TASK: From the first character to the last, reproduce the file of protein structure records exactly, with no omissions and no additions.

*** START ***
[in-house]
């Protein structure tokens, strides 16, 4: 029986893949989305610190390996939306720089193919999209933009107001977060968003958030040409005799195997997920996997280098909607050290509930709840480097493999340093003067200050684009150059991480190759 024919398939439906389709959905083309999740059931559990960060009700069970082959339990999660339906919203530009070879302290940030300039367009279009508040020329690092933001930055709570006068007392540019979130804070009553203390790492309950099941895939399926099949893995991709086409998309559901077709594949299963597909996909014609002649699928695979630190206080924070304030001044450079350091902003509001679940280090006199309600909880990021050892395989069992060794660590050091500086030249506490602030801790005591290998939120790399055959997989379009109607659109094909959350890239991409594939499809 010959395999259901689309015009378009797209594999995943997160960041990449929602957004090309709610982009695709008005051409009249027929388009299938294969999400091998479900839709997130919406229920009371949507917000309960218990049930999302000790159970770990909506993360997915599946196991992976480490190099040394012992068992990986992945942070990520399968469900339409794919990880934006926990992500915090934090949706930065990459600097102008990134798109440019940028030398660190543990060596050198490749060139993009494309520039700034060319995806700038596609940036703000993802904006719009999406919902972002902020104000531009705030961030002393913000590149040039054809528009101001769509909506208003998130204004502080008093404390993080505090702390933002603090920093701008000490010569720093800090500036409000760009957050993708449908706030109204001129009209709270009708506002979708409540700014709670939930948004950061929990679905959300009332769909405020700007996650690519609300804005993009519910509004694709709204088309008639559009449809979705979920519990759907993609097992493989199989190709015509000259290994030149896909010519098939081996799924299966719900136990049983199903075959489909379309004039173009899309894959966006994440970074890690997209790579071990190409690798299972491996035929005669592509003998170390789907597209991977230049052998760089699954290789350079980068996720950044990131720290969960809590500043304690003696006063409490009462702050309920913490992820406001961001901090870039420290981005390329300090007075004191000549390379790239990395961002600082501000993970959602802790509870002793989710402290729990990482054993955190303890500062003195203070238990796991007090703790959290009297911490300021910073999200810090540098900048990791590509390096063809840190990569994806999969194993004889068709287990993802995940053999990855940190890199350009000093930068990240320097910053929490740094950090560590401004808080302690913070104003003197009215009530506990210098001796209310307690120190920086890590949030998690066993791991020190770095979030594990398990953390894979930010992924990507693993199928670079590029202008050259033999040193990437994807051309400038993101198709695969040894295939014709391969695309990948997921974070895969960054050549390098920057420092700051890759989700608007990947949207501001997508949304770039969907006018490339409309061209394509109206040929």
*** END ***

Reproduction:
[in-house]
């Protein structure tokens, strides 16, 4: 029986893949989305610190390996939306720089193919999209933009107001977060968003958030040409005799195997997920996997280098909607050290509930709840480097493999340093003067200050684009150059991480190759 024919398939439906389709959905083309999740059931559990960060009700069970082959339990999660339906919203530009070879302290940030300039367009279009508040020329690092933001930055709570006068007392540019979130804070009553203390790492309950099941895939399926099949893995991709086409998309559901077709594949299963597909996909014609002649699928695979630190206080924070304030001044450079350091902003509001679940280090006199309600909880990021050892395989069992060794660590050091500086030249506490602030801790005591290998939120790399055959997989379009109607659109094909959350890239991409594939499809 010959395999259901689309015009378009797209594999995943997160960041990449929602957004090309709610982009695709008005051409009249027929388009299938294969999400091998479900839709997130919406229920009371949507917000309960218990049930999302000790159970770990909506993360997915599946196991992976480490190099040394012992068992990986992945942070990520399968469900339409794919990880934006926990992500915090934090949706930065990459600097102008990134798109440019940028030398660190543990060596050198490749060139993009494309520039700034060319995806700038596609940036703000993802904006719009999406919902972002902020104000531009705030961030002393913000590149040039054809528009101001769509909506208003998130204004502080008093404390993080505090702390933002603090920093701008000490010569720093800090500036409000760009957050993708449908706030109204001129009209709270009708506002979708409540700014709670939930948004950061929990679905959300009332769909405020700007996650690519609300804005993009519910509004694709709204088309008639559009449809979705979920519990759907993609097992493989199989190709015509000259290994030149896909010519098939081996799924299966719900136990049983199903075959489909379309004039173009899309894959966006994440970074890690997209790579071990190409690798299972491996035929005669592509003998170390789907597209991977230049052998760089699954290789350079980068996720950044990131720290969960809590500043304690003696006063409490009462702050309920913490992820406001961001901090870039420290981005390329300090007075004191000549390379790239990395961002600082501000993970959602802790509870002793989710402290729990990482054993955190303890500062003195203070238990796991007090703790959290009297911490300021910073999200810090540098900048990791590509390096063809840190990569994806999969194993004889068709287990993802995940053999990855940190890199350009000093930068990240320097910053929490740094950090560590401004808080302690913070104003003197009215009530506990210098001796209310307690120190920086890590949030998690066993791991020190770095979030594990398990953390894979930010992924990507693993199928670079590029202008050259033999040193990437994807051309400038993101198709695969040894295939014709391969695309990948997921974070895969960054050549390098920057420092700051890759989700608007990947949207501001997508949304770039969907006018490339409309061209394509109206040929």